bitcoin misconceptions

It’s impossible to ignore the global rise of cryptocurrency. With Bitcoin becoming a better investment than gold and global institutions, such as the U.N., adopting Bitcoin and Ethereum, it’s clear that crypto is here to stay.


Despite its seeming inevitability, crypto remains mysterious to the average person. To many, the word “blockchain” is still gibberish. Lack of knowledge leads to misconceptions about the technology and lingering doubts about its value.


During a recent discussion with Eric Lamison-White, Co-Founder of Pareto Network, we discussed common misconceptions surrounding cryptocurrency. Pareto Network is a company that uses digital currency payments to incentivize objective financial information within its network.


4. I Can’t Sell My Assets Because There Aren’t Enough People Buying Cryptocurrency


“Bitcoin and cryptocurrency markets have a lot of liquidity, with surges in activity every day,” he explains. “And while the market has its share of ups and downs, instantly buying or selling Bitcoin at the quoted price is actually a very straightforward procedure.”


Typically, a digital asset exchange is involved. One exchange that’s been handling a large volume of transactions for several years now is Gemini. They promote transparency by scheduling public auctions at certain times during the day where users can buy and sell millions of dollars of crypto.


Gemini and other exchanges function like juiced-up stock markets. Not only can they function 24 hours a day, 7 days a week, but they cater to users all over the world. These aren’t cloak and dagger operations – all you need is a desire to buy and sell cryptocurrency.


3. Bitcoin Is Too Prone to Theft to Be a Viable Medium of Exchange


As a former investigator of payment fraud for the Federal Deposit Insurance Corporation (FDIC), Lamison-White knows a thing or two about security.


“It’s inaccurate to assume Bitcoin is any less secure than other payment methods,” he says. “There are $500,000 thefts happening every single day in fiat currencies. Fraud in traditional payment networks amounts to hundreds of millions per year. And companies like Square Inc list massive, crippling fraudulent transactions in their annual reports.”


Because crypto is a still an exotic newcomer to the scene, it suffers from overexposure. Bitcoin thefts are international news every time they occur, while the opposite is true of traditional payment methods. There are best practices for crypto just as there are for checks, banks, debit cards and wire transfers.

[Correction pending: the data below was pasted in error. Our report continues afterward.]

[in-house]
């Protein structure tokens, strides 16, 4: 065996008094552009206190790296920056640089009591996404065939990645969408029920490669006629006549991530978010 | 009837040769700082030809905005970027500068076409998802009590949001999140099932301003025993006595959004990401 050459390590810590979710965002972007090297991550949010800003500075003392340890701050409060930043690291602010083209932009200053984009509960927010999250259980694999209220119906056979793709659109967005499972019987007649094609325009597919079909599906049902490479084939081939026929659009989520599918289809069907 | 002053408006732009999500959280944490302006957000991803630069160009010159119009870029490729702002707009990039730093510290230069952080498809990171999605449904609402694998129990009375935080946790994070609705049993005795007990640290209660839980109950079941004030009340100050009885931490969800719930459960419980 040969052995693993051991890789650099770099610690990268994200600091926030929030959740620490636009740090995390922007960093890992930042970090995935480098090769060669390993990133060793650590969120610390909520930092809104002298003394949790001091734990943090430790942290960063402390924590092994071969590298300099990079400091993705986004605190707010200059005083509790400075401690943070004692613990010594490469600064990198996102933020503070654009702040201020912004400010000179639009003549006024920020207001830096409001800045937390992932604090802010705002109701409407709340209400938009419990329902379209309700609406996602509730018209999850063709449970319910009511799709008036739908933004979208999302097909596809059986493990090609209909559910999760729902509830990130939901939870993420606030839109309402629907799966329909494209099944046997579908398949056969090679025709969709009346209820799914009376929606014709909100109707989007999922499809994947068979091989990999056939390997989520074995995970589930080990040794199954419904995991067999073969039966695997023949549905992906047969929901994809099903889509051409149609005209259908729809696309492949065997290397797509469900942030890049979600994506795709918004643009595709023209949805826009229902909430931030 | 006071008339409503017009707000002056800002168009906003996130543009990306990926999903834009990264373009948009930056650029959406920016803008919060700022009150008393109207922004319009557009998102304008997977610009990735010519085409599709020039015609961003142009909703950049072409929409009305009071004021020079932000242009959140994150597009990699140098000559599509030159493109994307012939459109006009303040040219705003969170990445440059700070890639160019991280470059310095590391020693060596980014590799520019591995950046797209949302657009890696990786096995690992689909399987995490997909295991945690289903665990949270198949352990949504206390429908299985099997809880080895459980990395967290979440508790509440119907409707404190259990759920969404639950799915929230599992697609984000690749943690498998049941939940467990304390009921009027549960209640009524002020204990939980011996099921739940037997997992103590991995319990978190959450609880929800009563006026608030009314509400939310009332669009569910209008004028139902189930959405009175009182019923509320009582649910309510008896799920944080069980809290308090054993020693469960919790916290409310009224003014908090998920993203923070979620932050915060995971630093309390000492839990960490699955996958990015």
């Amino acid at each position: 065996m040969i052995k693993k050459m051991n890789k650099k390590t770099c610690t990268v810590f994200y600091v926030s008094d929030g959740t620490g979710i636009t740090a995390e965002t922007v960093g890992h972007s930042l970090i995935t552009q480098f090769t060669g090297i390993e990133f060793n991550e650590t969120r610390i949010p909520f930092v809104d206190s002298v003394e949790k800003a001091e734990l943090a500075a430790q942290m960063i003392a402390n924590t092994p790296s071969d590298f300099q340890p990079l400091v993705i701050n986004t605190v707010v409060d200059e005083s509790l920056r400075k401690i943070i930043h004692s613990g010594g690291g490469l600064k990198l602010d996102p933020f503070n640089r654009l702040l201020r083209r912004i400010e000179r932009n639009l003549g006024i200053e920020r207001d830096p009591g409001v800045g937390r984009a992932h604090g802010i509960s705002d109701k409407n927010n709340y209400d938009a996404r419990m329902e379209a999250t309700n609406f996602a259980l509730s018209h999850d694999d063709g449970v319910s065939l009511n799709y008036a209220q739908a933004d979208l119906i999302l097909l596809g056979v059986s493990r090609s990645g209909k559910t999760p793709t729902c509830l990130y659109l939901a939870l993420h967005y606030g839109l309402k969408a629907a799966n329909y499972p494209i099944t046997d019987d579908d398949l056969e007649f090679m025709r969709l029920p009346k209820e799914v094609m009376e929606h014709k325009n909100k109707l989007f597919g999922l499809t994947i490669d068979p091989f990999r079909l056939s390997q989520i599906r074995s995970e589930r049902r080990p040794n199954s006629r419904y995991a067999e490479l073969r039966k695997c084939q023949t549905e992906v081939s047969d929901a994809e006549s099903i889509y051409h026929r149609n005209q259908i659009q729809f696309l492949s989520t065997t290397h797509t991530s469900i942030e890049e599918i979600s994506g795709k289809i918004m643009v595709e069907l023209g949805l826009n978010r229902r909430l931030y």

2. Bitcoin Lacks Strong Regulation


“Name another asset class so heavily regulated!” Lamison-White laughs.


The IRS and FinCEN within the Treasury Department, the Commodities Futures Trading Commission, in some cases the SEC, and numerous state institutions all regulate Bitcoin, and lest you worry that this is too much government oversight, Lamison-White assures, “The regulations have little effect on either the consumer or trading experience.”


1. Cryptocurrency and Bitcoin Require Electricity and the Internet. Gold and Cash Don’t


Even if the forecast calls for light snowfall and 30 percent chance of apocalypse, Bitcoin will remain a viable means of exchange. Many people use Bitcoin without the internet already. Storing crypto, completing transactions, checking their balance–all of these activities are possible offline.


Says Lamison-White, “Understand that Bitcoin, the blockchain network, even the internet – these are all just concepts, and concepts are very hard to eliminate. Two or more computers are all that’s needed to create the internet and by extension a blockchain network like Bitcoin.”


“Besides,” he goes on to say, “it’s very hard to imagine there being a permanent loss of the internet and power. Even if people lose individual access to the internet, it could still exist in centralized areas, in the same way that libraries provide internet access to the local community here in the US.” Instead of a future trading bottle caps or seashells, humanity would be far better served by a transparent managed money supply, such as Bitcoin.


The day is fast approaching when paying with Bitcoin will be as familiar as popping a quarter into the parking meter. ICO’s are creating millionaires in less than three years. It’s time for even the most resistant people to educate themselves.


About Ian:


Ian Balina is a cryptocurrency influencer, investor, author, and writer for Thrive Global.


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Disclosure: This is a guest post.



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